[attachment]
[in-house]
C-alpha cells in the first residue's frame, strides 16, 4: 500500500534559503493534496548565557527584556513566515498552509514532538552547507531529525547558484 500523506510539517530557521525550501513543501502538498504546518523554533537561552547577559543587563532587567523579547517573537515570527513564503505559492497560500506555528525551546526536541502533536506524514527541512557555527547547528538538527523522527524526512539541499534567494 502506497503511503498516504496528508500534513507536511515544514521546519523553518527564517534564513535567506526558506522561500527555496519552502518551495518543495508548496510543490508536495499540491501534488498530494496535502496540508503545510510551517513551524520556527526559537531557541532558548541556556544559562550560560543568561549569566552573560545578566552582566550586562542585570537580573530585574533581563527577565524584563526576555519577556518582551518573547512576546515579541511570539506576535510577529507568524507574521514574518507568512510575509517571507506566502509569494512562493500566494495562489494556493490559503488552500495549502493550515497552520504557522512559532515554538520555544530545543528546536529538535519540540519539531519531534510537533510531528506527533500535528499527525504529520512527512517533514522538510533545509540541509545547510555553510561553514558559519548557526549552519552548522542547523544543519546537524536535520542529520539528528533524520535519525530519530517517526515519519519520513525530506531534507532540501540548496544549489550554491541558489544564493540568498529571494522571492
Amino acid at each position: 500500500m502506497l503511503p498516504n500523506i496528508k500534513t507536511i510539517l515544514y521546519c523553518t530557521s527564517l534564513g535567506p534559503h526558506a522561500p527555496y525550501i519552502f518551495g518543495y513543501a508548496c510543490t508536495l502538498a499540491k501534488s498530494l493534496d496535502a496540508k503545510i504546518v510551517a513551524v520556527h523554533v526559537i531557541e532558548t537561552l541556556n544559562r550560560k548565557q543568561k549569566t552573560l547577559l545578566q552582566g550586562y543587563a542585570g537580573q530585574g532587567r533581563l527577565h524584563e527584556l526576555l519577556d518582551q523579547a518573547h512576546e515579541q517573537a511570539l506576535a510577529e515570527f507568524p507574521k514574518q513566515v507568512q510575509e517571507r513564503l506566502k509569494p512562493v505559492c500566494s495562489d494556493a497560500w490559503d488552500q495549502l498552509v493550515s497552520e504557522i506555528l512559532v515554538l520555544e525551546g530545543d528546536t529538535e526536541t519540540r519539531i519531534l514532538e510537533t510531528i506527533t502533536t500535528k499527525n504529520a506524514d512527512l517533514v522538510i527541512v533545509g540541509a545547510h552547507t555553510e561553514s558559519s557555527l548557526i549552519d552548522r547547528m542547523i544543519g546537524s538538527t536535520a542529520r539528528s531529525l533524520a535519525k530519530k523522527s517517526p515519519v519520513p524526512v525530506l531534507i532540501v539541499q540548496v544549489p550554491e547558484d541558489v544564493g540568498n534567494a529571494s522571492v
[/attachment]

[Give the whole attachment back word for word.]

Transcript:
[in-house]
C-alpha cells in the first residue's frame, strides 16, 4: 500500500534559503493534496548565557527584556513566515498552509514532538552547507531529525547558484 500523506510539517530557521525550501513543501502538498504546518523554533537561552547577559543587563532587567523579547517573537515570527513564503505559492497560500506555528525551546526536541502533536506524514527541512557555527547547528538538527523522527524526512539541499534567494 502506497503511503498516504496528508500534513507536511515544514521546519523553518527564517534564513535567506526558506522561500527555496519552502518551495518543495508548496510543490508536495499540491501534488498530494496535502496540508503545510510551517513551524520556527526559537531557541532558548541556556544559562550560560543568561549569566552573560545578566552582566550586562542585570537580573530585574533581563527577565524584563526576555519577556518582551518573547512576546515579541511570539506576535510577529507568524507574521514574518507568512510575509517571507506566502509569494512562493500566494495562489494556493490559503488552500495549502493550515497552520504557522512559532515554538520555544530545543528546536529538535519540540519539531519531534510537533510531528506527533500535528499527525504529520512527512517533514522538510533545509540541509545547510555553510561553514558559519548557526549552519552548522542547523544543519546537524536535520542529520539528528533524520535519525530519530517517526515519519519520513525530506531534507532540501540548496544549489550554491541558489544564493540568498529571494522571492
Amino acid at each position: 500500500m502506497l503511503p498516504n500523506i496528508k500534513t507536511i510539517l515544514y521546519c523553518t530557521s527564517l534564513g535567506p534559503h526558506a522561500p527555496y525550501i519552502f518551495g518543495y513543501a508548496c510543490t508536495l502538498a499540491k501534488s498530494l493534496d496535502a496540508k503545510i504546518v510551517a513551524v520556527h523554533v526559537i531557541e532558548t537561552l541556556n544559562r550560560k548565557q543568561k549569566t552573560l547577559l545578566q552582566g550586562y543587563a542585570g537580573q530585574g532587567r533581563l527577565h524584563e527584556l526576555l519577556d518582551q523579547a518573547h512576546e515579541q517573537a511570539l506576535a510577529e515570527f507568524p507574521k514574518q513566515v507568512q510575509e517571507r513564503l506566502k509569494p512562493v505559492c500566494s495562489d494556493a497560500w490559503d488552500q495549502l498552509v493550515s497552520e504557522i506555528l512559532v515554538l520555544e525551546g530545543d528546536t529538535e526536541t519540540r519539531i519531534l514532538e510537533t510531528i506527533t502533536t500535528k499527525n504529520a506524514d512527512l517533514v522538510i527541512v533545509g540541509a545547510h552547507t555553510e561553514s558559519s557555527l548557526i549552519d552548522r547547528m542547523i544543519g546537524s538538527t536535520a542529520r539528528s531529525l533524520a535519525k530519530k523522527s517517526p515519519v519520513p524526512v525530506l531534507i532540501v539541499q540548496v544549489p550554491e547558484d541558489v544564493g540568498n534567494a529571494s522571492v